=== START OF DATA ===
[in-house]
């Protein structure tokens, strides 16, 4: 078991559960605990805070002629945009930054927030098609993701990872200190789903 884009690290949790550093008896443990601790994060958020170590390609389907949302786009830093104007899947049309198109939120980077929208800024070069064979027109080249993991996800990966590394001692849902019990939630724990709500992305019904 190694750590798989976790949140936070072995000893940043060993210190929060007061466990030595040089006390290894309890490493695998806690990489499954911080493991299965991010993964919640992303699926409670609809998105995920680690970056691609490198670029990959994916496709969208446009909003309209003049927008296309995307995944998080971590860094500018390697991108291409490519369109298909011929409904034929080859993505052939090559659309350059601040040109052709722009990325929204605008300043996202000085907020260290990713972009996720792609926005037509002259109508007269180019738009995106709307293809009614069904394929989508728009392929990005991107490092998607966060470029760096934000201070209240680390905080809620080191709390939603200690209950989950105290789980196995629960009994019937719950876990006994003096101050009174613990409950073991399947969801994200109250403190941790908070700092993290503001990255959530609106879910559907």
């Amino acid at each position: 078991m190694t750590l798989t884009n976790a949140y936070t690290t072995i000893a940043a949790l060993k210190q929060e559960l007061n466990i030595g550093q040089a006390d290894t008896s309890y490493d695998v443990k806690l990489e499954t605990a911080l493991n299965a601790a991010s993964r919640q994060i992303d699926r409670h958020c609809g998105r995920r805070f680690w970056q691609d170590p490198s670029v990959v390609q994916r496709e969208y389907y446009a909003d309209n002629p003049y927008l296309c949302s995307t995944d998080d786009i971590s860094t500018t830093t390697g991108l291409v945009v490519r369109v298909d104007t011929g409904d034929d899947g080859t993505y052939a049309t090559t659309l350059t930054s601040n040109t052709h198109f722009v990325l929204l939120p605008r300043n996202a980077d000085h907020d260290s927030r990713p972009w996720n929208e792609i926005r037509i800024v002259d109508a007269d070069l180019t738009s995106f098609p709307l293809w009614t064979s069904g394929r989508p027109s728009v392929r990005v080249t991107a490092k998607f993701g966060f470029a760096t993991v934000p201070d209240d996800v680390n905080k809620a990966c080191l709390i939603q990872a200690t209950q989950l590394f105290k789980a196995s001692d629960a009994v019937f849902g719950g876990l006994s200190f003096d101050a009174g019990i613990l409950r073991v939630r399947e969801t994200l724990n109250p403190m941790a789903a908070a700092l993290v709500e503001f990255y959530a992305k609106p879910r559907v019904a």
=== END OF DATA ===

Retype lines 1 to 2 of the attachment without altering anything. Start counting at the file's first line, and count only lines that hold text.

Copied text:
[in-house]
């Protein structure tokens, strides 16, 4: 078991559960605990805070002629945009930054927030098609993701990872200190789903 884009690290949790550093008896443990601790994060958020170590390609389907949302786009830093104007899947049309198109939120980077929208800024070069064979027109080249993991996800990966590394001692849902019990939630724990709500992305019904 190694750590798989976790949140936070072995000893940043060993210190929060007061466990030595040089006390290894309890490493695998806690990489499954911080493991299965991010993964919640992303699926409670609809998105995920680690970056691609490198670029990959994916496709969208446009909003309209003049927008296309995307995944998080971590860094500018390697991108291409490519369109298909011929409904034929080859993505052939090559659309350059601040040109052709722009990325929204605008300043996202000085907020260290990713972009996720792609926005037509002259109508007269180019738009995106709307293809009614069904394929989508728009392929990005991107490092998607966060470029760096934000201070209240680390905080809620080191709390939603200690209950989950105290789980196995629960009994019937719950876990006994003096101050009174613990409950073991399947969801994200109250403190941790908070700092993290503001990255959530609106879910559907």